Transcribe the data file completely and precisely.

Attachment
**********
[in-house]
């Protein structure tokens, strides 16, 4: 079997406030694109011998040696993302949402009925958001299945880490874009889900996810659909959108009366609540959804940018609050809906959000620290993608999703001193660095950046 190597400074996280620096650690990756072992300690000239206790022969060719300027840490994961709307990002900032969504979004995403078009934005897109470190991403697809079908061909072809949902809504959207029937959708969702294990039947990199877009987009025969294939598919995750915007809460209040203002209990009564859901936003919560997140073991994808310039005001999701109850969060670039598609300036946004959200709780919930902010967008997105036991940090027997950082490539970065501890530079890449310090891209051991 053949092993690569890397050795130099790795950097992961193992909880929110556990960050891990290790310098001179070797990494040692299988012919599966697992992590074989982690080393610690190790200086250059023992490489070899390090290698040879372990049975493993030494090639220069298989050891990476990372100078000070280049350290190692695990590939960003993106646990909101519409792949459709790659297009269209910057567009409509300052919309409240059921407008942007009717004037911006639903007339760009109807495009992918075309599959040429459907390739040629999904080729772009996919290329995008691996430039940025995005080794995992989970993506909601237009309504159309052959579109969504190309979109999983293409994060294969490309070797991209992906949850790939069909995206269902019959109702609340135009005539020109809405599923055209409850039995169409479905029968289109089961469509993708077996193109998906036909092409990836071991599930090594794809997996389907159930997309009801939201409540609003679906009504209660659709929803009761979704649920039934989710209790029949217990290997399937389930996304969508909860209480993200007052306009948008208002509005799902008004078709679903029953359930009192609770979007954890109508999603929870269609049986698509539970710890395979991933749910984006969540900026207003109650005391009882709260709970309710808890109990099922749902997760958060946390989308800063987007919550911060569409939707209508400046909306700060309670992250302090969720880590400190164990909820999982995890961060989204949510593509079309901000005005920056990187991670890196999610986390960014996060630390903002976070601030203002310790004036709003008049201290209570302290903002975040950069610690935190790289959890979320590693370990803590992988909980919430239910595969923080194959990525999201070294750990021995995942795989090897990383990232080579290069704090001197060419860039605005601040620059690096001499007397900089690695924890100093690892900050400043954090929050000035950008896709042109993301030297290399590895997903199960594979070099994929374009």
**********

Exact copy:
[in-house]
């Protein structure tokens, strides 16, 4: 079997406030694109011998040696993302949402009925958001299945880490874009889900996810659909959108009366609540959804940018609050809906959000620290993608999703001193660095950046 190597400074996280620096650690990756072992300690000239206790022969060719300027840490994961709307990002900032969504979004995403078009934005897109470190991403697809079908061909072809949902809504959207029937959708969702294990039947990199877009987009025969294939598919995750915007809460209040203002209990009564859901936003919560997140073991994808310039005001999701109850969060670039598609300036946004959200709780919930902010967008997105036991940090027997950082490539970065501890530079890449310090891209051991 053949092993690569890397050795130099790795950097992961193992909880929110556990960050891990290790310098001179070797990494040692299988012919599966697992992590074989982690080393610690190790200086250059023992490489070899390090290698040879372990049975493993030494090639220069298989050891990476990372100078000070280049350290190692695990590939960003993106646990909101519409792949459709790659297009269209910057567009409509300052919309409240059921407008942007009717004037911006639903007339760009109807495009992918075309599959040429459907390739040629999904080729772009996919290329995008691996430039940025995005080794995992989970993506909601237009309504159309052959579109969504190309979109999983293409994060294969490309070797991209992906949850790939069909995206269902019959109702609340135009005539020109809405599923055209409850039995169409479905029968289109089961469509993708077996193109998906036909092409990836071991599930090594794809997996389907159930997309009801939201409540609003679906009504209660659709929803009761979704649920039934989710209790029949217990290997399937389930996304969508909860209480993200007052306009948008208002509005799902008004078709679903029953359930009192609770979007954890109508999603929870269609049986698509539970710890395979991933749910984006969540900026207003109650005391009882709260709970309710808890109990099922749902997760958060946390989308800063987007919550911060569409939707209508400046909306700060309670992250302090969720880590400190164990909820999982995890961060989204949510593509079309901000005005920056990187991670890196999610986390960014996060630390903002976070601030203002310790004036709003008049201290209570302290903002975040950069610690935190790289959890979320590693370990803590992988909980919430239910595969923080194959990525999201070294750990021995995942795989090897990383990232080579290069704090001197060419860039605005601040620059690096001499007397900089690695924890100093690892900050400043954090929050000035950008896709042109993301030297290399590895997903199960594979070099994929374009």